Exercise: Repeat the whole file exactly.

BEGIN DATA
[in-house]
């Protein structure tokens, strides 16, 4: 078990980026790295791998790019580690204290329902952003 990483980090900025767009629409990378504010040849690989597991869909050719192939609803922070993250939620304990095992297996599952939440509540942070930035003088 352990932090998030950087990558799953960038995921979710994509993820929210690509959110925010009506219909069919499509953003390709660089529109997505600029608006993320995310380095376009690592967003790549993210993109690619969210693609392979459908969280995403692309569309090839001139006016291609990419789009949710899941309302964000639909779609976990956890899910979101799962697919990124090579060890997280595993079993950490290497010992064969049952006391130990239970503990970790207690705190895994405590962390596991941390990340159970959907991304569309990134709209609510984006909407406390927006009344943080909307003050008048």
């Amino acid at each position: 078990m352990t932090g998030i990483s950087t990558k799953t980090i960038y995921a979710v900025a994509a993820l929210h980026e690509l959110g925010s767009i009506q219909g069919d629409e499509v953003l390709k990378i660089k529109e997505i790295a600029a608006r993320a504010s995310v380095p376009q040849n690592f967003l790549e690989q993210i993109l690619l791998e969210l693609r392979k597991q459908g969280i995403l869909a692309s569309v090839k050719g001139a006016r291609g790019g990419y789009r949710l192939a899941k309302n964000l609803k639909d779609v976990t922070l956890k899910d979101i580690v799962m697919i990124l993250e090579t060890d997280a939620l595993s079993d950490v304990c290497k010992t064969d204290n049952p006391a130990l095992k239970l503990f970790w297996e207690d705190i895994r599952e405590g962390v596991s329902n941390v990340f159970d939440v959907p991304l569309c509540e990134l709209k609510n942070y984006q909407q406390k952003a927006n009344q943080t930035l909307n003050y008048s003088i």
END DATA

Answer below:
[in-house]
């Protein structure tokens, strides 16, 4: 078990980026790295791998790019580690204290329902952003 990483980090900025767009629409990378504010040849690989597991869909050719192939609803922070993250939620304990095992297996599952939440509540942070930035003088 352990932090998030950087990558799953960038995921979710994509993820929210690509959110925010009506219909069919499509953003390709660089529109997505600029608006993320995310380095376009690592967003790549993210993109690619969210693609392979459908969280995403692309569309090839001139006016291609990419789009949710899941309302964000639909779609976990956890899910979101799962697919990124090579060890997280595993079993950490290497010992064969049952006391130990239970503990970790207690705190895994405590962390596991941390990340159970959907991304569309990134709209609510984006909407406390927006009344943080909307003050008048």
């Amino acid at each position: 078990m352990t932090g998030i990483s950087t990558k799953t980090i960038y995921a979710v900025a994509a993820l929210h980026e690509l959110g925010s767009i009506q219909g069919d629409e499509v953003l390709k990378i660089k529109e997505i790295a600029a608006r993320a504010s995310v380095p376009q040849n690592f967003l790549e690989q993210i993109l690619l791998e969210l693609r392979k597991q459908g969280i995403l869909a692309s569309v090839k050719g001139a006016r291609g790019g990419y789009r949710l192939a899941k309302n964000l609803k639909d779609v976990t922070l956890k899910d979101i580690v799962m697919i990124l993250e090579t060890d997280a939620l595993s079993d950490v304990c290497k010992t064969d204290n049952p006391a130990l095992k239970l503990f970790w297996e207690d705190i895994r599952e405590g962390v596991s329902n941390v990340f159970d939440v959907p991304l569309c509540e990134l709209k609510n942070y984006q909407q406390k952003a927006n009344q943080t930035l909307n003050y008048s003088i």